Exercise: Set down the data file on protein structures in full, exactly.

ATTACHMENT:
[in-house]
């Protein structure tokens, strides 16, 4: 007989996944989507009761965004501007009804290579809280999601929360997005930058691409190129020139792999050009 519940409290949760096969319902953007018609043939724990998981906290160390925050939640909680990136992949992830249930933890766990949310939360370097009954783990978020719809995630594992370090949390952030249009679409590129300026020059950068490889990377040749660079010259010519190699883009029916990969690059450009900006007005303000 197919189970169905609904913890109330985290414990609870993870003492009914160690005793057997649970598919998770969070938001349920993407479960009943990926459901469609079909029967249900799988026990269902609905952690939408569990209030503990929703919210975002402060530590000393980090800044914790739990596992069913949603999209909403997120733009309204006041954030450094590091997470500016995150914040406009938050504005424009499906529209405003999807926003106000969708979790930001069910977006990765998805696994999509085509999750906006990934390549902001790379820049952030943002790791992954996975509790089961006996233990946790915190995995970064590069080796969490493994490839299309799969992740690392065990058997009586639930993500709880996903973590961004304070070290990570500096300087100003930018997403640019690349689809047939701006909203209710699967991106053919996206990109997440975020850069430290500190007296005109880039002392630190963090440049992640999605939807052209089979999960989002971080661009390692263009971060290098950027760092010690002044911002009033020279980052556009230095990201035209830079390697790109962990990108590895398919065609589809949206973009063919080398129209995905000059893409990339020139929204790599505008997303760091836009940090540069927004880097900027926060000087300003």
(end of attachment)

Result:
[in-house]
């Protein structure tokens, strides 16, 4: 007989996944989507009761965004501007009804290579809280999601929360997005930058691409190129020139792999050009 519940409290949760096969319902953007018609043939724990998981906290160390925050939640909680990136992949992830249930933890766990949310939360370097009954783990978020719809995630594992370090949390952030249009679409590129300026020059950068490889990377040749660079010259010519190699883009029916990969690059450009900006007005303000 197919189970169905609904913890109330985290414990609870993870003492009914160690005793057997649970598919998770969070938001349920993407479960009943990926459901469609079909029967249900799988026990269902609905952690939408569990209030503990929703919210975002402060530590000393980090800044914790739990596992069913949603999209909403997120733009309204006041954030450094590091997470500016995150914040406009938050504005424009499906529209405003999807926003106000969708979790930001069910977006990765998805696994999509085509999750906006990934390549902001790379820049952030943002790791992954996975509790089961006996233990946790915190995995970064590069080796969490493994490839299309799969992740690392065990058997009586639930993500709880996903973590961004304070070290990570500096300087100003930018997403640019690349689809047939701006909203209710699967991106053919996206990109997440975020850069430290500190007296005109880039002392630190963090440049992640999605939807052209089979999960989002971080661009390692263009971060290098950027760092010690002044911002009033020279980052556009230095990201035209830079390697790109962990990108590895398919065609589809949206973009063919080398129209995905000059893409990339020139929204790599505008997303760091836009940090540069927004880097900027926060000087300003």